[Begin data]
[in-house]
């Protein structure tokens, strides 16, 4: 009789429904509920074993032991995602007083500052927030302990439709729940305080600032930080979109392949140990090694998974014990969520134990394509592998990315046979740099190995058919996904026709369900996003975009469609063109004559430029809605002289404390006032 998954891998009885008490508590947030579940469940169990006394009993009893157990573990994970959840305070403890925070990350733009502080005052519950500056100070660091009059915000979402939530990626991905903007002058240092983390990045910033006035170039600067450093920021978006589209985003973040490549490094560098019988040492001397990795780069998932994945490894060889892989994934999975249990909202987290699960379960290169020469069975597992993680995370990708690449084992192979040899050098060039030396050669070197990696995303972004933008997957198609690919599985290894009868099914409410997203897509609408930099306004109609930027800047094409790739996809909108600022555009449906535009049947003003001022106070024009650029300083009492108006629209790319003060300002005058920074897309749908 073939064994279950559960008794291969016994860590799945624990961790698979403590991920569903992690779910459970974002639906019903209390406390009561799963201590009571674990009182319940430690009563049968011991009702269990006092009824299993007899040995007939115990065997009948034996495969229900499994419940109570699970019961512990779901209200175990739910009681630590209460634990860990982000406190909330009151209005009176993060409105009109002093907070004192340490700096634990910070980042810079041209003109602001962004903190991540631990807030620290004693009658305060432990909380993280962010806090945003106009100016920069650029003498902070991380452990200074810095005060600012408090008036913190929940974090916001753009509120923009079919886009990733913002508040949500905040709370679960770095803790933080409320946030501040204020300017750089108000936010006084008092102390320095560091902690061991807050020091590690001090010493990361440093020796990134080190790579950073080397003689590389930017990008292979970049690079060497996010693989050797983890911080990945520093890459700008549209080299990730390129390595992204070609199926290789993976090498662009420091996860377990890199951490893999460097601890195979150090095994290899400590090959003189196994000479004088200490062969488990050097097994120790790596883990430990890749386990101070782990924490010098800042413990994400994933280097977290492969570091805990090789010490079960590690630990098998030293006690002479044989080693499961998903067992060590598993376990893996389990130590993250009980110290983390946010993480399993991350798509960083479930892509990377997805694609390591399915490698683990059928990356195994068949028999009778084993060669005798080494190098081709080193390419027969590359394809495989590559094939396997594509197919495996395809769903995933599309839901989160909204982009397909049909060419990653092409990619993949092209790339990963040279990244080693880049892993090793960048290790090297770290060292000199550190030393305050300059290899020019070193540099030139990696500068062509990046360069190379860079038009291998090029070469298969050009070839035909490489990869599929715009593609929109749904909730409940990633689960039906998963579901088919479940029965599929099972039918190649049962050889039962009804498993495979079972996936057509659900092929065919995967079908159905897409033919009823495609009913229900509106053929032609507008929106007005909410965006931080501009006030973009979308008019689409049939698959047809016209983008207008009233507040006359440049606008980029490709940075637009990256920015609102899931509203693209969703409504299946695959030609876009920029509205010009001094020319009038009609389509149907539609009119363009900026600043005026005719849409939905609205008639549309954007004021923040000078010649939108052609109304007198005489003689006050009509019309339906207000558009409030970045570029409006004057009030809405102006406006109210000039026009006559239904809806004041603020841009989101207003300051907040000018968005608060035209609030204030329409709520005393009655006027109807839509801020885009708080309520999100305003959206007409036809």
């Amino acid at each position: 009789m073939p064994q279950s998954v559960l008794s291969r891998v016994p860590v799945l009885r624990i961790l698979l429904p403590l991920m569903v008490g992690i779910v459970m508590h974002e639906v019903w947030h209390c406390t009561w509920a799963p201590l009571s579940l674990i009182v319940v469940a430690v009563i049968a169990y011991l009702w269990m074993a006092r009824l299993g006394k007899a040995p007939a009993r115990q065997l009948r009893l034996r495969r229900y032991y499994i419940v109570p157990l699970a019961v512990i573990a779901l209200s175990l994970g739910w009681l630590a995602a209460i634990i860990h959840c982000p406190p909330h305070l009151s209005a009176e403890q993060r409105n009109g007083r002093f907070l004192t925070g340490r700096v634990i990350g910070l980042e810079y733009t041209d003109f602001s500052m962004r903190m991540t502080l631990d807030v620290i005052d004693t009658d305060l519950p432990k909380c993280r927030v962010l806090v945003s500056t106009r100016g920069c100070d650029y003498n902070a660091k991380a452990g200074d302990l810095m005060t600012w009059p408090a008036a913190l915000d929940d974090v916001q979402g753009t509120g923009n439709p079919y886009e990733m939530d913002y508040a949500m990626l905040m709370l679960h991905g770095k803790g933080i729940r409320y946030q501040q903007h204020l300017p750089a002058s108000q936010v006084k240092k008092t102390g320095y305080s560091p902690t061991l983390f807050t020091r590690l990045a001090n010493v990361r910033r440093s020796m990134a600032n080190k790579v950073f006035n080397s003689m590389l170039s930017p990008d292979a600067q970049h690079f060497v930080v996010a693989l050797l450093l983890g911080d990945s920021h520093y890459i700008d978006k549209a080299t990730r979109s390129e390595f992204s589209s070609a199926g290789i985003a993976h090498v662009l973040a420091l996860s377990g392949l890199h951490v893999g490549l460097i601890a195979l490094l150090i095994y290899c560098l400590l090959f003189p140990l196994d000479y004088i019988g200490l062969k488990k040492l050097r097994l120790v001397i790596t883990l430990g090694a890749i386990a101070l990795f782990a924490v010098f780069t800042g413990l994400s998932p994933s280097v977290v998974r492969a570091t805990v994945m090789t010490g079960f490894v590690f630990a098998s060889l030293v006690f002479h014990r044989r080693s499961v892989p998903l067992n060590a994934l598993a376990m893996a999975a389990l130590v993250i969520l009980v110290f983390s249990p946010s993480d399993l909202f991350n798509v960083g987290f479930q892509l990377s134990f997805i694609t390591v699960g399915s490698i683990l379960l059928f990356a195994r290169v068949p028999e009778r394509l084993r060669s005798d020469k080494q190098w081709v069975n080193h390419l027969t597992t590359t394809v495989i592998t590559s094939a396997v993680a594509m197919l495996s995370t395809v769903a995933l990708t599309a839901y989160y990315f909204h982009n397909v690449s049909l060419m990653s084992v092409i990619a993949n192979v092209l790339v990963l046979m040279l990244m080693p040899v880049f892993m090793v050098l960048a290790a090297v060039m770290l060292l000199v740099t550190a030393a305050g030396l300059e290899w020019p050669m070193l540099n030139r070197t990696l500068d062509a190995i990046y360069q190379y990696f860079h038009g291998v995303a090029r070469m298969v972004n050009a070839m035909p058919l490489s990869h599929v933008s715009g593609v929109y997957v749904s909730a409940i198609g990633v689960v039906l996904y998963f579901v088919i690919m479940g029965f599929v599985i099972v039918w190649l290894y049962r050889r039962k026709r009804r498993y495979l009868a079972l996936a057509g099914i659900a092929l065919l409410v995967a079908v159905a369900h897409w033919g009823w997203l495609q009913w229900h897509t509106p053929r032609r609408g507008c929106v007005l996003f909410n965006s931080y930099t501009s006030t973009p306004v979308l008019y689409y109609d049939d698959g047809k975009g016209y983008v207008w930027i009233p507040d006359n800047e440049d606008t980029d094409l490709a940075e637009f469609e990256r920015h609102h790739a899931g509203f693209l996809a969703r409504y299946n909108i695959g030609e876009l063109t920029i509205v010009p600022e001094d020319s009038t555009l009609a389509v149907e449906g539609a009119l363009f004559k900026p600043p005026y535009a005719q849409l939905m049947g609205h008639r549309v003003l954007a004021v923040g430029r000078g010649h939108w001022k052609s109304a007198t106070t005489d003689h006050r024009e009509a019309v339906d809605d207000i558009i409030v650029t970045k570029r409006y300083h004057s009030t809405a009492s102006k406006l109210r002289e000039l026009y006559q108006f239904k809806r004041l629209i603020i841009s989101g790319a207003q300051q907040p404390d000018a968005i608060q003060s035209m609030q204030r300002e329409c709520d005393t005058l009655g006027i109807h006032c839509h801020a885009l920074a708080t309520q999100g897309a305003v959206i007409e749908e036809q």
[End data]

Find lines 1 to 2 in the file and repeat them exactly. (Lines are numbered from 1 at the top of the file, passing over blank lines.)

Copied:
[in-house]
């Protein structure tokens, strides 16, 4: 009789429904509920074993032991995602007083500052927030302990439709729940305080600032930080979109392949140990090694998974014990969520134990394509592998990315046979740099190995058919996904026709369900996003975009469609063109004559430029809605002289404390006032 998954891998009885008490508590947030579940469940169990006394009993009893157990573990994970959840305070403890925070990350733009502080005052519950500056100070660091009059915000979402939530990626991905903007002058240092983390990045910033006035170039600067450093920021978006589209985003973040490549490094560098019988040492001397990795780069998932994945490894060889892989994934999975249990909202987290699960379960290169020469069975597992993680995370990708690449084992192979040899050098060039030396050669070197990696995303972004933008997957198609690919599985290894009868099914409410997203897509609408930099306004109609930027800047094409790739996809909108600022555009449906535009049947003003001022106070024009650029300083009492108006629209790319003060300002005058920074897309749908 073939064994279950559960008794291969016994860590799945624990961790698979403590991920569903992690779910459970974002639906019903209390406390009561799963201590009571674990009182319940430690009563049968011991009702269990006092009824299993007899040995007939115990065997009948034996495969229900499994419940109570699970019961512990779901209200175990739910009681630590209460634990860990982000406190909330009151209005009176993060409105009109002093907070004192340490700096634990910070980042810079041209003109602001962004903190991540631990807030620290004693009658305060432990909380993280962010806090945003106009100016920069650029003498902070991380452990200074810095005060600012408090008036913190929940974090916001753009509120923009079919886009990733913002508040949500905040709370679960770095803790933080409320946030501040204020300017750089108000936010006084008092102390320095560091902690061991807050020091590690001090010493990361440093020796990134080190790579950073080397003689590389930017990008292979970049690079060497996010693989050797983890911080990945520093890459700008549209080299990730390129390595992204070609199926290789993976090498662009420091996860377990890199951490893999460097601890195979150090095994290899400590090959003189196994000479004088200490062969488990050097097994120790790596883990430990890749386990101070782990924490010098800042413990994400994933280097977290492969570091805990090789010490079960590690630990098998030293006690002479044989080693499961998903067992060590598993376990893996389990130590993250009980110290983390946010993480399993991350798509960083479930892509990377997805694609390591399915490698683990059928990356195994068949028999009778084993060669005798080494190098081709080193390419027969590359394809495989590559094939396997594509197919495996395809769903995933599309839901989160909204982009397909049909060419990653092409990619993949092209790339990963040279990244080693880049892993090793960048290790090297770290060292000199550190030393305050300059290899020019070193540099030139990696500068062509990046360069190379860079038009291998090029070469298969050009070839035909490489990869599929715009593609929109749904909730409940990633689960039906998963579901088919479940029965599929099972039918190649049962050889039962009804498993495979079972996936057509659900092929065919995967079908159905897409033919009823495609009913229900509106053929032609507008929106007005909410965006931080501009006030973009979308008019689409049939698959047809016209983008207008009233507040006359440049606008980029490709940075637009990256920015609102899931509203693209969703409504299946695959030609876009920029509205010009001094020319009038009609389509149907539609009119363009900026600043005026005719849409939905609205008639549309954007004021923040000078010649939108052609109304007198005489003689006050009509019309339906207000558009409030970045570029409006004057009030809405102006406006109210000039026009006559239904809806004041603020841009989101207003300051907040000018968005608060035209609030204030329409709520005393009655006027109807839509801020885009708080309520999100305003959206007409036809």